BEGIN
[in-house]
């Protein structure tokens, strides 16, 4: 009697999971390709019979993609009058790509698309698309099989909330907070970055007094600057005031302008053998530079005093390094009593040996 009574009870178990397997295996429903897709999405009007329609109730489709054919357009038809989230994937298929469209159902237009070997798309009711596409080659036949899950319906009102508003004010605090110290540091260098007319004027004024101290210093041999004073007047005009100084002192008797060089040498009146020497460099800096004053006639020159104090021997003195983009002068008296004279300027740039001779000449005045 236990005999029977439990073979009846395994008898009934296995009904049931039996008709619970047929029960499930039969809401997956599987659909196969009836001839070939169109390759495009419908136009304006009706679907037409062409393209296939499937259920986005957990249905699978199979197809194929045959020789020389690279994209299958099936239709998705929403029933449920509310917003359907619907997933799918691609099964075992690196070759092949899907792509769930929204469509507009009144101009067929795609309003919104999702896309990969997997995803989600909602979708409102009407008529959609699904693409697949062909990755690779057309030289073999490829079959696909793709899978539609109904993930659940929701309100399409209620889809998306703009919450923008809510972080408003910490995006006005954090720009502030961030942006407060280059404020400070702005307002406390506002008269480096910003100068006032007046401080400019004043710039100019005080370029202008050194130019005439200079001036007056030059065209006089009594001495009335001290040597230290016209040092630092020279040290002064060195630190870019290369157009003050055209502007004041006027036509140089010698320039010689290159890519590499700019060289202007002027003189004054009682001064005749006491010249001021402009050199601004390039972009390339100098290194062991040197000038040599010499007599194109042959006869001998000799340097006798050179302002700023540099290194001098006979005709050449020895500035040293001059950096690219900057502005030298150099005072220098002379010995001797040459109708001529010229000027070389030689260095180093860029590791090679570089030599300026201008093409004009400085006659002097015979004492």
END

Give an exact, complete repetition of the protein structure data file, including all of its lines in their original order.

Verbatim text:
[in-house]
């Protein structure tokens, strides 16, 4: 009697999971390709019979993609009058790509698309698309099989909330907070970055007094600057005031302008053998530079005093390094009593040996 009574009870178990397997295996429903897709999405009007329609109730489709054919357009038809989230994937298929469209159902237009070997798309009711596409080659036949899950319906009102508003004010605090110290540091260098007319004027004024101290210093041999004073007047005009100084002192008797060089040498009146020497460099800096004053006639020159104090021997003195983009002068008296004279300027740039001779000449005045 236990005999029977439990073979009846395994008898009934296995009904049931039996008709619970047929029960499930039969809401997956599987659909196969009836001839070939169109390759495009419908136009304006009706679907037409062409393209296939499937259920986005957990249905699978199979197809194929045959020789020389690279994209299958099936239709998705929403029933449920509310917003359907619907997933799918691609099964075992690196070759092949899907792509769930929204469509507009009144101009067929795609309003919104999702896309990969997997995803989600909602979708409102009407008529959609699904693409697949062909990755690779057309030289073999490829079959696909793709899978539609109904993930659940929701309100399409209620889809998306703009919450923008809510972080408003910490995006006005954090720009502030961030942006407060280059404020400070702005307002406390506002008269480096910003100068006032007046401080400019004043710039100019005080370029202008050194130019005439200079001036007056030059065209006089009594001495009335001290040597230290016209040092630092020279040290002064060195630190870019290369157009003050055209502007004041006027036509140089010698320039010689290159890519590499700019060289202007002027003189004054009682001064005749006491010249001021402009050199601004390039972009390339100098290194062991040197000038040599010499007599194109042959006869001998000799340097006798050179302002700023540099290194001098006979005709050449020895500035040293001059950096690219900057502005030298150099005072220098002379010995001797040459109708001529010229000027070389030689260095180093860029590791090679570089030599300026201008093409004009400085006659002097015979004492």